I also spoke with Shannon, who rides with her dog Sierra, a Belgian Malinois she rescued from being given away online six years ago. Trucking is a second career for Shannon. She had a high-paying job, had traveled around the world but carried a lot of sadness from feeling lost and alone in an abusive relationship. When she adopted Sierra, everything changed. EVERYTHING.
She thought, “I’ve seen the world, but I’ve never seen my own country.” So, she hit the road to explore the country in an 18-wheeler. She needed that escape to find her way again. As a woman, it can be hard to make it as a trucker in a male-dominated profession, but with Sierra, she knew she could do anything.
They say we get the dog we need, not the one we want.
Shannon was hoping for a cuddly dog who would give lots of kisses — that’s not Sierra, but ended up being exactly what she needed. Sierra’s independence modeled self-sufficiency and reinforced that she did not have to rely on anyone to be OK. Shannon found her strength and her spirit with Sierra beside her.
“She saved me wholeheartedly. You cannot get that from another human being. She has a way of clearing your soul and reenergizes me. And she does this for others too. Her mission is to make everyone feel cared for and loved.”
Sierra keeps Shannon active with several daily walks, but she’s also adaptable to the times they can’t get out as much. Without Sierra, she would have never had the opportunity to hike the Grand Canyon in Arizona or the Hoover Dam in Nevada.
Sierra is the queen of the truck. She has 15 blankets, a massive dog bed in the rear, and a small bed on the passenger seat. But, this sweet dog also knows when she needs to be on guard. Shannon had a few close calls where Sierra aggressed when someone tried to harm her– something entirely out of character, but no one messes with her mom.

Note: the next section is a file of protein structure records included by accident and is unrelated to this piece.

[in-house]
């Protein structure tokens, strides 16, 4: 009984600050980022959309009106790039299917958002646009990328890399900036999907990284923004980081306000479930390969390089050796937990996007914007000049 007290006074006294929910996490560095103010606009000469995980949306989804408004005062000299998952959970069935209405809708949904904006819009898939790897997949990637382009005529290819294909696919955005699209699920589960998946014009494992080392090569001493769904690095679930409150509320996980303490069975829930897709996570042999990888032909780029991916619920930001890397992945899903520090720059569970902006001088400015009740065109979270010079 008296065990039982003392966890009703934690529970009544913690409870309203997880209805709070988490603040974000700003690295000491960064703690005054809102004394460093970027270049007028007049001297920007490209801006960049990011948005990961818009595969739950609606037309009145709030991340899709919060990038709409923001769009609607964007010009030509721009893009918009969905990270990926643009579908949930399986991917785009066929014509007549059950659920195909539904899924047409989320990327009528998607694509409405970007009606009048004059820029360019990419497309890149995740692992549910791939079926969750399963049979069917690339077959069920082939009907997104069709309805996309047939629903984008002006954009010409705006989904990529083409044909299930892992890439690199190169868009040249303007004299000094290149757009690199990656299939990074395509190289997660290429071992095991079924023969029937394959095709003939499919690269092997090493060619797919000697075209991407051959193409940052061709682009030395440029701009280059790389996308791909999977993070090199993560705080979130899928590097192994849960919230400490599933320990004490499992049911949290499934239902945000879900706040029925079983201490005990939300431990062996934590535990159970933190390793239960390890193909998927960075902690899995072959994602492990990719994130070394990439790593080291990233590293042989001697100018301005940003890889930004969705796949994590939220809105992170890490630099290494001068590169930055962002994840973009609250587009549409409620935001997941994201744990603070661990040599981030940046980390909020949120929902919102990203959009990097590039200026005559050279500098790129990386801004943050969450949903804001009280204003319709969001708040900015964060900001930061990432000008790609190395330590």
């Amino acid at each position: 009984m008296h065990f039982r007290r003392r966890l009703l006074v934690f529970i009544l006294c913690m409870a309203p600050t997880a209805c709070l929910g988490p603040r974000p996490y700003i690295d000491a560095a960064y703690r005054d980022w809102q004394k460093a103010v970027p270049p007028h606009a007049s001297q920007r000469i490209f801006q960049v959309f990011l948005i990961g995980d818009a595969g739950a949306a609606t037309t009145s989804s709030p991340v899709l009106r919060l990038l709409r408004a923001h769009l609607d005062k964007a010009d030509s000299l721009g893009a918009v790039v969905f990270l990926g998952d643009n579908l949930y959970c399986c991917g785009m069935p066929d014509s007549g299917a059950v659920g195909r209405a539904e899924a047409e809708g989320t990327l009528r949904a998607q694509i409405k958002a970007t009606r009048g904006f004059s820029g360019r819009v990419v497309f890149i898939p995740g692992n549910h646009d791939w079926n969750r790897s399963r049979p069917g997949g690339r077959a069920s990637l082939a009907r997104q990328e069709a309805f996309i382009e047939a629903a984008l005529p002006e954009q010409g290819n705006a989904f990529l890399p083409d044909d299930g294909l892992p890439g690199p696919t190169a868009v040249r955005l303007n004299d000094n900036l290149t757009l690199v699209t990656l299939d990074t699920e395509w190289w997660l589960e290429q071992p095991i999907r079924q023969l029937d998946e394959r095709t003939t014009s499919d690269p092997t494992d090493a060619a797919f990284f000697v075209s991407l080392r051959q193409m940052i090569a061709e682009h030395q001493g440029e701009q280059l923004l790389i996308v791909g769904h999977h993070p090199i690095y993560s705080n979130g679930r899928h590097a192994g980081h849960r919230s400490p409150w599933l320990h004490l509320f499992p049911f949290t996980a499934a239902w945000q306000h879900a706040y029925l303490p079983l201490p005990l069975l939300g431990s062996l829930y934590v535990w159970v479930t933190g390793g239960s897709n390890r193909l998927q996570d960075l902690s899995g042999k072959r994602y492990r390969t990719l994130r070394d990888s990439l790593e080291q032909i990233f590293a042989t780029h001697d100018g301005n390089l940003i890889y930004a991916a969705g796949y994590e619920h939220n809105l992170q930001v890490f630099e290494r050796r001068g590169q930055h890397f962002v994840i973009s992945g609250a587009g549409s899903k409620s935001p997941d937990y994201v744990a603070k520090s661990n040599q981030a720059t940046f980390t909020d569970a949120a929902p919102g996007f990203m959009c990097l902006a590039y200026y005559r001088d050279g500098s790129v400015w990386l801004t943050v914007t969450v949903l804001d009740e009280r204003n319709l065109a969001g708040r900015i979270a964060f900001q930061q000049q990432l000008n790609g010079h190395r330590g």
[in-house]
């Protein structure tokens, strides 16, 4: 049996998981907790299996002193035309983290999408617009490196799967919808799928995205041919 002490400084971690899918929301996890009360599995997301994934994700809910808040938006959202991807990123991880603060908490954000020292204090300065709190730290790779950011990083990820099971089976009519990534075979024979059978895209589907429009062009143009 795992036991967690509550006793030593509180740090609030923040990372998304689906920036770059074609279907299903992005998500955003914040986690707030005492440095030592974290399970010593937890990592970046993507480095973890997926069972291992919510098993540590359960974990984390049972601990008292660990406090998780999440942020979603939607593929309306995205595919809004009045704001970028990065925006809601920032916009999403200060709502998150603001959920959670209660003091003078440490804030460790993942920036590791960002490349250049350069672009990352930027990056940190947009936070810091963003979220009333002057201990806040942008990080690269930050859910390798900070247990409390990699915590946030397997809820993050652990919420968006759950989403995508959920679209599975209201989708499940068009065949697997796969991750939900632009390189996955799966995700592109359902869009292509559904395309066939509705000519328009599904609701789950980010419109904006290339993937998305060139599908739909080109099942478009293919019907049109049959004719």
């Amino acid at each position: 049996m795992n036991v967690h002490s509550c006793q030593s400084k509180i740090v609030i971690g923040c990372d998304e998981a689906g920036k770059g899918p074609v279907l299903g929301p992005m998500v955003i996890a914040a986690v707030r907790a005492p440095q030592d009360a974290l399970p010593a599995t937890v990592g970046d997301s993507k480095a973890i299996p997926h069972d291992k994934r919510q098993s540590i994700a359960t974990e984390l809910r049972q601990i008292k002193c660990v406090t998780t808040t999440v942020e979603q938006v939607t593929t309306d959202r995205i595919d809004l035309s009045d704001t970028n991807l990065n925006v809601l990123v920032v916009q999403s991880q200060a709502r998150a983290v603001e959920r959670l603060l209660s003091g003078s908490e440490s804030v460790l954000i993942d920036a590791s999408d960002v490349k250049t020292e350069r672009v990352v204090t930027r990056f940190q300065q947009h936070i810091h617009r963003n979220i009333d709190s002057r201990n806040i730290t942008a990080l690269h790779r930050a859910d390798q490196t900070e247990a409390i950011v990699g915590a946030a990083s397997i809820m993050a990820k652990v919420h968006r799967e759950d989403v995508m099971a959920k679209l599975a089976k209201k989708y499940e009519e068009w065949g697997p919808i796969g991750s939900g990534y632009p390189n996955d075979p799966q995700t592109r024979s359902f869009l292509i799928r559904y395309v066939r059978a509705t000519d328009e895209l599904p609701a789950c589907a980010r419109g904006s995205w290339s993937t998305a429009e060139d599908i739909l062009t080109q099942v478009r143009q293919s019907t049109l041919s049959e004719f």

"Sierra" Photo by Shannon Tormey
Through Sierra’s love and connection, Shannon not only found herself but lives a life beyond her wildest dreams.
"Sierra" Photo by Shannon Tormey
With dogs, we can do amazing things. They save us. They heal us. They protect us. They transform us. They provide unconditional love and make us feel less alone in the world. They teach us how to love — one mile at a time.
Interested in adopting a companion of your own? A basic Google search of “animal shelter near me” will provide several options. Take into consideration your activity level and schedule to find a mutually beneficial match. Dogs are incredibly adaptable, but keep in mind that puppies require bathroom trips every two hours and have a propensity for chewing, which can be difficult to manage while driving. Adult dogs make wonderful companions and tend to be more laid back. You can find more information about trucking with dogs here, including breed and safety recommendations. Always check with your company on their canine policies.
Most, most, most importantly: No matter how safe you are, pets can get lost or stolen. Microchips are a must, but there can be confusion about how they work. A chip electronically contains your information and is implanted into a pet by a veterinary professional. If your dog gets lost and someone finds it and takes it to a shelter to be scanned, your information will come up for them to contact you. That’s if they know to do this and not keep your dog. GPS collars such as Fi and Whistle can trace a dog to any location in the US through an app on your phone, and if stolen there is a chance the collar would still be with the theft even if not on the dog.
I’ve created a page just for the amazing photos I see of trucking dogs — I guarantee they will bring a smile to your face.
Photo by David Aleen
This piece is dedicated to Buddy, a trucking dog who passed away on March 13, 2021, after thousands of miles on the road.
This post also appears in Medium